Thursday, March 27, 2014

Cats at Chickadee Gardens


First bees, now cats! So many critters at Chickadee Gardens!
My goal is for everyone to get along and play nicely.

Not like this...bad kitty!

Aaah, that's more like it. Good kitty. Biscuit.


So how does it happen when cats, which are so often blamed for the demise of songbirds, are able to enjoy our garden? It happens for us with a lot of planning.

When I adopted Lucy and Hobbes (who are littermate brother and sister, by the way) as rescues, my heart was smitten immediately. The three of us lived on the sixth floor of an apartment, so no outside time for these two. Indoor only, which is not only better for the cat and increases their life-span, but also for wildlife.

I agree cats are predators. No mistake.

Solution? Cat fence.

Let me back up a bit before we go into details.

Back when my husband and I were dating, it was perfectly clear to me that he and I were two peas in a pod and would spend our lives together. What was not so clear was whether Lucy and Hobbes would remain indoor-only cats once our families merged into David's house, a lovely Spanish Colonial home with a backyard.

First of all, we are lucky the backyard is completely fenced, that helps. So after a week or so of letting the kitties adjust to their new surroundings, I tentatively let them both outside, supervised. They sniffed, poked, pawed and were in awe of this new wonderland. Mommy made sure to watch their every move.

Then Hobbes learned how to jump the fence. Yikes!

 Hobbes has no trouble with heights.

This big boy can jump 6 feet straight up from a dead stop, no joke.

After a couple of nervous cat-wrangling episodes in our neighbors' backyards, which sent Mommy into cardiac arrest, I vowed this escape artist's future attempts to bust out would be thwarted.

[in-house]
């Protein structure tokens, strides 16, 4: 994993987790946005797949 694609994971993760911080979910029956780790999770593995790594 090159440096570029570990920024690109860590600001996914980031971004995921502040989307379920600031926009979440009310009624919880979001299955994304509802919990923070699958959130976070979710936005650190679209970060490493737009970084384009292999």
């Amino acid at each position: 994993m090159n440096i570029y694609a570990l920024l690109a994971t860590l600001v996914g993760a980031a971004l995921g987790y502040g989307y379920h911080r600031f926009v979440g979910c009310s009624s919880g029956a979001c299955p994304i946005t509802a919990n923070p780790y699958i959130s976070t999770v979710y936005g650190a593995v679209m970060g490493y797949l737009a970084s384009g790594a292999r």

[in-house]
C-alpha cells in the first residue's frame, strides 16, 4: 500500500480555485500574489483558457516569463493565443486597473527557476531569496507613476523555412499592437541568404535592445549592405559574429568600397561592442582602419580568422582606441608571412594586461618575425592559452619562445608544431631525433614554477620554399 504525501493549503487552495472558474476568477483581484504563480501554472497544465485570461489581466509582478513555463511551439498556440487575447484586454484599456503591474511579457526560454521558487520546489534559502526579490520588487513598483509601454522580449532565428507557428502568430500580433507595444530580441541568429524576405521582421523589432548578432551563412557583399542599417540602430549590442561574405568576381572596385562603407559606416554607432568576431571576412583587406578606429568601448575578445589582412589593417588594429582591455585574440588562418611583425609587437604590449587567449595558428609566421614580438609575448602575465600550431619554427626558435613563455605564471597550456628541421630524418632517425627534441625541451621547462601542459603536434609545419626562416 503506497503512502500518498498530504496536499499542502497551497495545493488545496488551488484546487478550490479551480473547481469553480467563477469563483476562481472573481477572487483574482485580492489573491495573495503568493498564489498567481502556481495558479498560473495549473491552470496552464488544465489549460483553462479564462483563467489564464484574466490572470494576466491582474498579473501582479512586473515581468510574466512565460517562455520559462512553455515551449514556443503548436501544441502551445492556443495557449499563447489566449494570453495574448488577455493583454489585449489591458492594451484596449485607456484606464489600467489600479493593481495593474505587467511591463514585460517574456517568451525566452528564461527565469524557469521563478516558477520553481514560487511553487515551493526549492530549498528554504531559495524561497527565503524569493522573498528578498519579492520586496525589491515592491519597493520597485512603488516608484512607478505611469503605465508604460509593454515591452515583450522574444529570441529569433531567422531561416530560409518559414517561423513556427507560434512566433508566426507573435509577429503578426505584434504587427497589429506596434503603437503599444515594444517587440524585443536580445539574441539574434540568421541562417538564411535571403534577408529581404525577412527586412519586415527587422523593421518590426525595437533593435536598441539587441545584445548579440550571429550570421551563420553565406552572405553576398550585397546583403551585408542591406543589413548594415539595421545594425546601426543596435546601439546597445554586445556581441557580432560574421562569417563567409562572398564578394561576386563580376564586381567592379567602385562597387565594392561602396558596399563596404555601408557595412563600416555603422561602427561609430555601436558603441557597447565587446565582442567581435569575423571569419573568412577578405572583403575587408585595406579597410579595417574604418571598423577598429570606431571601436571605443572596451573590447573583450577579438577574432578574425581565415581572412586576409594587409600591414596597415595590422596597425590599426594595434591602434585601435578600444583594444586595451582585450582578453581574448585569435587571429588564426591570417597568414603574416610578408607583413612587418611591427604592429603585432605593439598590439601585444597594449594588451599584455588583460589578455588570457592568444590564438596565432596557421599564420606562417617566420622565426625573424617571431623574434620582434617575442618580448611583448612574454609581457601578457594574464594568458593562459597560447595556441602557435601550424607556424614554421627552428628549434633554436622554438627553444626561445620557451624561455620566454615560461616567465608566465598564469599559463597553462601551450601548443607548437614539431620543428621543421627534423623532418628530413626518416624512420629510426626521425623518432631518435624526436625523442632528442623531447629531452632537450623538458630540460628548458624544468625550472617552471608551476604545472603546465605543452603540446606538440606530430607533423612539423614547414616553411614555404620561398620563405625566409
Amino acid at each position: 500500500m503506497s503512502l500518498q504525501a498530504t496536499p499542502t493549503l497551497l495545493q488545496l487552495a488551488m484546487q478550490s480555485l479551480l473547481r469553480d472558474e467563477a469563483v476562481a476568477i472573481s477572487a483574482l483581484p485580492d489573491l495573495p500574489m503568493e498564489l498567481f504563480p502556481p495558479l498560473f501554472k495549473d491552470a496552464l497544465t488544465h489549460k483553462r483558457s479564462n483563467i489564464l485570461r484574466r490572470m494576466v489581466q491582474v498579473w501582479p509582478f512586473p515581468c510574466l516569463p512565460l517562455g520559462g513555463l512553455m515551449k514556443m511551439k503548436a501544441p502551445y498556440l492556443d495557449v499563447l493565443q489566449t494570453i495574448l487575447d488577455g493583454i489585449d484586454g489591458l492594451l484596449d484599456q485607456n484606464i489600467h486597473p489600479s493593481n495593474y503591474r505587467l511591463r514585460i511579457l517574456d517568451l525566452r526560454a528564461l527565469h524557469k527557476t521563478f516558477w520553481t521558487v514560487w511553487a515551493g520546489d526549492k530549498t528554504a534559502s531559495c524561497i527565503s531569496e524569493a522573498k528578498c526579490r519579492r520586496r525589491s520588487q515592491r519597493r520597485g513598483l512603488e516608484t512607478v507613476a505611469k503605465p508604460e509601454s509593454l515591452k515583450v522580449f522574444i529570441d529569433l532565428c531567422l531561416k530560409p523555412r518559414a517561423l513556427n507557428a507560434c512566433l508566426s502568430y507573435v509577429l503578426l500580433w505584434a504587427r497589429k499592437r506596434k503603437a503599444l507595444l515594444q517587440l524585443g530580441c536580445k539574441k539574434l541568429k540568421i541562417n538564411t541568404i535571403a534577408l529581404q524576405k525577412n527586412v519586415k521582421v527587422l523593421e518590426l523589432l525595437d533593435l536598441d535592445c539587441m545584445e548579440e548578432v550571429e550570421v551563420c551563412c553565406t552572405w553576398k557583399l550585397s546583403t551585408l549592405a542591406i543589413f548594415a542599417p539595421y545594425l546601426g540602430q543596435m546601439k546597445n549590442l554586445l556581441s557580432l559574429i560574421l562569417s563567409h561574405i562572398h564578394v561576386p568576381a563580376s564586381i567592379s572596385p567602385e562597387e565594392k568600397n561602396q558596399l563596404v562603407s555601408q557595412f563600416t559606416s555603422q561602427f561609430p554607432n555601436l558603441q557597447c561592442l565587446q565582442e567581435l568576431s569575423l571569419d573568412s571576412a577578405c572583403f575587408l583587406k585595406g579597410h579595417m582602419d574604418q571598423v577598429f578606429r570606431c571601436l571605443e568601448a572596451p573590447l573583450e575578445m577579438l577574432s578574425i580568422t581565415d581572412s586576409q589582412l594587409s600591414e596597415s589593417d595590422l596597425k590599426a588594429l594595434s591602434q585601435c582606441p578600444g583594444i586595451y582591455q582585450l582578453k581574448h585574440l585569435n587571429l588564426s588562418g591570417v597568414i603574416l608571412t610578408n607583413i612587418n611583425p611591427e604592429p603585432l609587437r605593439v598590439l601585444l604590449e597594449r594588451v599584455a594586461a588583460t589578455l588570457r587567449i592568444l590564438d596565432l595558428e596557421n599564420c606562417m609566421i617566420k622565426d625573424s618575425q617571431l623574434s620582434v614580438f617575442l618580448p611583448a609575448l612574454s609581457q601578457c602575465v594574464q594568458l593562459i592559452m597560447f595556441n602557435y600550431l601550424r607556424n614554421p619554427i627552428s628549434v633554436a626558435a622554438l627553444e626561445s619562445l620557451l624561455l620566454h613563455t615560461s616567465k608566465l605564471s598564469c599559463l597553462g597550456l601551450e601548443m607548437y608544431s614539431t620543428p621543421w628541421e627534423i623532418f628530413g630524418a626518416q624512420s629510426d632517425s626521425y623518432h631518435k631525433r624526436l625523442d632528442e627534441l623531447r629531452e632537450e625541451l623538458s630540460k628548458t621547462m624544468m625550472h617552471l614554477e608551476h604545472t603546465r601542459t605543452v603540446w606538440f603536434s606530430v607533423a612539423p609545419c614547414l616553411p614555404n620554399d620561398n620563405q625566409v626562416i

Enter CAT FENCE.
Hobbes enjoying some of his first outside time, this pic is probably 5 years old.

We needed a fence not only to keep them in, but to keep other critters (wandering cats) out. So David---my wonder man---went to work. First of all, we needed to gather materials - netting and posts to mount the netting. I found online some resources to aid in our home-made cat fence. I found a website from the Feral Cat Coalition here that describes how to build. I also found another site, Affordable Cat Fence , which is where we actually ordered the netting. David found the aluminum "posts" as scrap and bent them to about 20 degrees from vertical. He drilled holes and hex-bolted them to the existing fences:


He then drilled holes and attached the netting with tie straps.


Here's a shot of the length of the north side. It kind of blends in, and when underplanted with vines, the netting virtually disappears.

 Hard to see, as it's backlit, but it's there.



 Evergreen clematis covers the netting, which is difficult to see, it's visible on the right there. All in all, the netting cost us about $50, while the rest of the materials are recycled materials. We still have a ton of netting left if we need to make repairs. A great investment and well worth the trouble.



Here are some native grape vines, Vitis californica purchased at Echo Valley Natives in Oregon City, and also a jasmine vine. The grape vine will leaf out in a few weeks and completely cover the west end of the garden and fence.

How did it work? Well, the first time we let Hobbes outside after the fence was installed, he tried to scale the fence. He jumped straight up, and since the fence is bent inward, he was interrupted by the netting, hung on for dear life with his front paws, looked around for a few seconds like a dumbfounded fool and dropped to the ground. 

Hobbes tried that once more before he got the message. Lucy? She never even tried, let's just say she's the "smart" one. 
Lucy in the garden.